Not a Movement Too Soon


As much attention as the #MeToo movement is getting in Hollywood and elsewhere, it means so much more at home.

This is a new teachable moment we have to confront as parents and it’s one that is long overdue. As the #MeToo movement was taking off, it hit home for me with the memory of an encounter my daughter experienced as a 24-year-old summer law associate.

Although I knew her strength and character would not let the incident cut her down, it certainly left a lasting impression on her. Her experience involved a civil rights icon who was a friend of the law firm’s managing partner and whose nonprofit was one of the firm’s clients.

During a dinner, the summer associates met the client. Paige said he came over to their table to say hello to the managing partner, and the partner introduced him. Someone then asked for a photo of the summer associates and the man. “I felt like I had to take a photo with him to be polite,” Paige says. “It was during the photo that (he) groped my butt. I remember feeling surprised at his behavior, but in a cynical way, because his wife and family were at this event. Like wow, you grabbed my butt with your family nearby? I remember turning to my other coworkers (women) and being like, did you just see him grab my ass? I was angry about it but I also felt like that was just something that happens that I will have to deal with.”

Paige knew she shouldn’t think that way “but when society doesn’t give you a choice, when society doesn’t believe women, and when black women have to work 100,000 times harder to be recognized at the table especially in my industry, my choices were absolutely limited,” she says.

My daughter feels lucky, and so do I, that her story didn’t involve brute force or serious harm. But her story still matters. “As a young woman basically on a summer-long interview at a law firm, I didn’t want to cause any drama so I didn’t say anything to anyone about what happened. Anyone who would have an impact on whether I received an offer,” she says.

She had to weigh whether it was worth not being considered for this job by putting a spotlight on herself. The alternative was staying under the radar and tolerating it. It’s worse for women with more painful and humiliating encounters, she admits. “Looking back, I’m not sure how they would have reacted, but I regret not speaking up for myself. I’m proof that even women who consider themselves strong and outspoken can still feel like they have no voice in certain situations.”

It’s a good time for parents to see this opportunity to talk to their kids about what sexual assault is, what it looks like, and what it can feel like. Educate yourself first on every working definition of sexual violence, harassment, assault etc. and be prepared to be an advocate and an ally for your children.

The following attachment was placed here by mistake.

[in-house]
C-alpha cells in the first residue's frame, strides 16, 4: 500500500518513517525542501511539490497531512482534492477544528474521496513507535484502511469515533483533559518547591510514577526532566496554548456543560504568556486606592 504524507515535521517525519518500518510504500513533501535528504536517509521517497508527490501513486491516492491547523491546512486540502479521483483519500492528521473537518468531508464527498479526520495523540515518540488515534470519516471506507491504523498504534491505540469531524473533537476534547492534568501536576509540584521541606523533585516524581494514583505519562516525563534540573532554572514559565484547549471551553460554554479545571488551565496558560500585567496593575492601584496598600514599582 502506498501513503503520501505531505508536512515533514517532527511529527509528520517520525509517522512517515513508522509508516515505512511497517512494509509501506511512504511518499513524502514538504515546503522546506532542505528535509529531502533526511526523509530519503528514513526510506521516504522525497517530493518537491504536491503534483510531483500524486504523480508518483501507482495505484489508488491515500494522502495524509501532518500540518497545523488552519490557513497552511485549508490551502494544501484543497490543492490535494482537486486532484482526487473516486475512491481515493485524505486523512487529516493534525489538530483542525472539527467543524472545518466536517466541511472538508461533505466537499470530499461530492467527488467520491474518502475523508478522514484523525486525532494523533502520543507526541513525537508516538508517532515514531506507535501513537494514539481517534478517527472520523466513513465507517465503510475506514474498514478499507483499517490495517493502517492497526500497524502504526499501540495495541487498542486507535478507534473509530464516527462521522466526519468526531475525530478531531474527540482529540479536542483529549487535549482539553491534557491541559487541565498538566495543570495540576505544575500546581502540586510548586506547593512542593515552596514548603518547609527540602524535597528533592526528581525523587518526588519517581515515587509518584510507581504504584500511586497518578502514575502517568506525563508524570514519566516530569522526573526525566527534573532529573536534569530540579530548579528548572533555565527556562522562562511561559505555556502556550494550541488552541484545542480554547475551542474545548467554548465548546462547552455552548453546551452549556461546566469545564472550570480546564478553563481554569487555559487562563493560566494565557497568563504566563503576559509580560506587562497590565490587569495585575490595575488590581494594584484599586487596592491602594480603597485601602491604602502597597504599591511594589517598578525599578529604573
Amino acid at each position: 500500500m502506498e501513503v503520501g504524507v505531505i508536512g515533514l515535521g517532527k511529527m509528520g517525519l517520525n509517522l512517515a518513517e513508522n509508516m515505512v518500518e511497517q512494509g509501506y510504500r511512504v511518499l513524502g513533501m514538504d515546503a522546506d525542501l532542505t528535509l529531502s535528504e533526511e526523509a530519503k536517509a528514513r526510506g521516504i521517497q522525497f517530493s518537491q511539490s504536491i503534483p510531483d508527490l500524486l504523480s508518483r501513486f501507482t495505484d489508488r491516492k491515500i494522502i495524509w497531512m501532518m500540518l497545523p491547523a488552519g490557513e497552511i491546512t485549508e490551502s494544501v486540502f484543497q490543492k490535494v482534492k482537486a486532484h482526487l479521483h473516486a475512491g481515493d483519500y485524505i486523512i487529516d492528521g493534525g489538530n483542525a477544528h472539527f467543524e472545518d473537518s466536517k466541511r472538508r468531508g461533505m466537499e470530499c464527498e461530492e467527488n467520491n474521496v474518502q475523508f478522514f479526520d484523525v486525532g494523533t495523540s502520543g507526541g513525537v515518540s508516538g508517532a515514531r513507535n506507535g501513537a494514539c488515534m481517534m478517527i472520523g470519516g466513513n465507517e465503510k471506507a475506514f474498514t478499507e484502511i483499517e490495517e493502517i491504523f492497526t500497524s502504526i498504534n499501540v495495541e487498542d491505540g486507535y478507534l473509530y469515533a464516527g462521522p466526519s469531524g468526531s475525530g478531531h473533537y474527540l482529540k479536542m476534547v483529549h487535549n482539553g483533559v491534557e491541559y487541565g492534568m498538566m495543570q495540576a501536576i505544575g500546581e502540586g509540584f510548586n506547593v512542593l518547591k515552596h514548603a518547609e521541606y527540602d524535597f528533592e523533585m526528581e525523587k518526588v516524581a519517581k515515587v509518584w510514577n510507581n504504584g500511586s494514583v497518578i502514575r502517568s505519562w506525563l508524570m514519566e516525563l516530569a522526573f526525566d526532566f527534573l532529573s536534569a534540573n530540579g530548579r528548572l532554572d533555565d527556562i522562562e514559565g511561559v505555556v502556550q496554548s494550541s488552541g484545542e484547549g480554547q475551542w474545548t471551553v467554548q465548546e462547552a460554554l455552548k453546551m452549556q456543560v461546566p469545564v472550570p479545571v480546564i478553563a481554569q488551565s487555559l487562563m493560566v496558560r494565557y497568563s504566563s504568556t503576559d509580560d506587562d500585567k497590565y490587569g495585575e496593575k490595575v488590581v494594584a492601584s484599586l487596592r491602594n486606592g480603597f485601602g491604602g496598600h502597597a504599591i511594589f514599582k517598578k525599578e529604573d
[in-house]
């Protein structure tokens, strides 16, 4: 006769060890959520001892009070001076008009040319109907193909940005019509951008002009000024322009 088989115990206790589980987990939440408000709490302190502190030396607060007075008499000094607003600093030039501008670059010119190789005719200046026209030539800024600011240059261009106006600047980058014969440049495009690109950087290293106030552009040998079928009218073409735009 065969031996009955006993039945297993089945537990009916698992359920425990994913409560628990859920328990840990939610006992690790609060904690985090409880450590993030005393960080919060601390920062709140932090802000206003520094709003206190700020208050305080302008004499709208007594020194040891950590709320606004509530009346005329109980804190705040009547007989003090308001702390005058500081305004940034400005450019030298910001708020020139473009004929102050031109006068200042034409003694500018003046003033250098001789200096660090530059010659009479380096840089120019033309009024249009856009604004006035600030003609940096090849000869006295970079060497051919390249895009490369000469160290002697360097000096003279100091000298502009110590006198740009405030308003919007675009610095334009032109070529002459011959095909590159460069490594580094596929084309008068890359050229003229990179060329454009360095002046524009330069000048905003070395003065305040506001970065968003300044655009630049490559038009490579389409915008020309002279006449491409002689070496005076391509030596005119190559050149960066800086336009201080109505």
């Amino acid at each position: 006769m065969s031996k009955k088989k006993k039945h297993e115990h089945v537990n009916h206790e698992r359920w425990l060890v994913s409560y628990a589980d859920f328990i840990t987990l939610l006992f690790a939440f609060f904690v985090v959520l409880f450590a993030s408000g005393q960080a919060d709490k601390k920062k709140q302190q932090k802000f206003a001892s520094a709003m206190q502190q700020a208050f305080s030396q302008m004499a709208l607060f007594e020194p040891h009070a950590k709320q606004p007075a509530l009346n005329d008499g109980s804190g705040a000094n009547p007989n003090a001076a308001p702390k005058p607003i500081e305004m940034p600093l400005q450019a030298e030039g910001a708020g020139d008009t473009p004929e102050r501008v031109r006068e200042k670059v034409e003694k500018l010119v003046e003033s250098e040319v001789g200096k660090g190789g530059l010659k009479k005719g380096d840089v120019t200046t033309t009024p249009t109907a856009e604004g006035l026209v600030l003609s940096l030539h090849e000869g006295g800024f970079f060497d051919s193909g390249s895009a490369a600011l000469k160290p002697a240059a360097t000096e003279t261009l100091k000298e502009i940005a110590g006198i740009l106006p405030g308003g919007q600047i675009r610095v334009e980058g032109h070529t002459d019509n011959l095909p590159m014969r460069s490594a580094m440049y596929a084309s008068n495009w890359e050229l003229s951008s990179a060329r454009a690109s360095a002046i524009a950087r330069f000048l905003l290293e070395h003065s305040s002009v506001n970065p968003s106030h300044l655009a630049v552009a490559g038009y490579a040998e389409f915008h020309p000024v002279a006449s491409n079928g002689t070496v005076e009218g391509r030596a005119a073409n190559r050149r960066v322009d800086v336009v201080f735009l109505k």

Discuss the power dynamics that come to the surface amidst the #MeToo stories that women everywhere are sharing. The idea that the perpetrator in any given relationship is using their power over another person irresponsibly. Using power irresponsibly can look like a lot of things. It can be taking advantage of a relationship, emotionally, in a way that leads to sexual violence. It can be someone with social capital (the most popular person in school, for example, or a lead singer of a band) knowing that their social stature is attractive to others — and using that in a sexually manipulative or coercive way.

Paige offered this advice for me to share: “I think parents should also encourage their daughters to learn about their own bodies and to explore their sexuality the same way that parents encourage boys. I think it’s also important to teach girls the significance of saying no, but also the significance in affirmatively saying yes and to explore what yes means for her and what that looks like and feels like to her. Girls should have choices and agency, and it doesn’t always have to be no. Part of being a sexually responsible human being is also knowing the difference between the two and being assertive and affirmative about both choices.”

Recently Adam Rosenberg, executive director of the Baltimore Child Abuse Center, told me more and more female colleagues, friends and volunteers have been sharing their stories with him because the movement has helped them feel free to open up. Rosenberg said the latest cases have the same elements he sees in child abuse cases — the victims say they just wanted the abuse to be over, they had no control, they didn’t know they could tell anybody and they thought it only happened to them.

Parents, this is a teachable moment we can’t lose.


This story first appeared on our sister publication, Baltimore’s Child.
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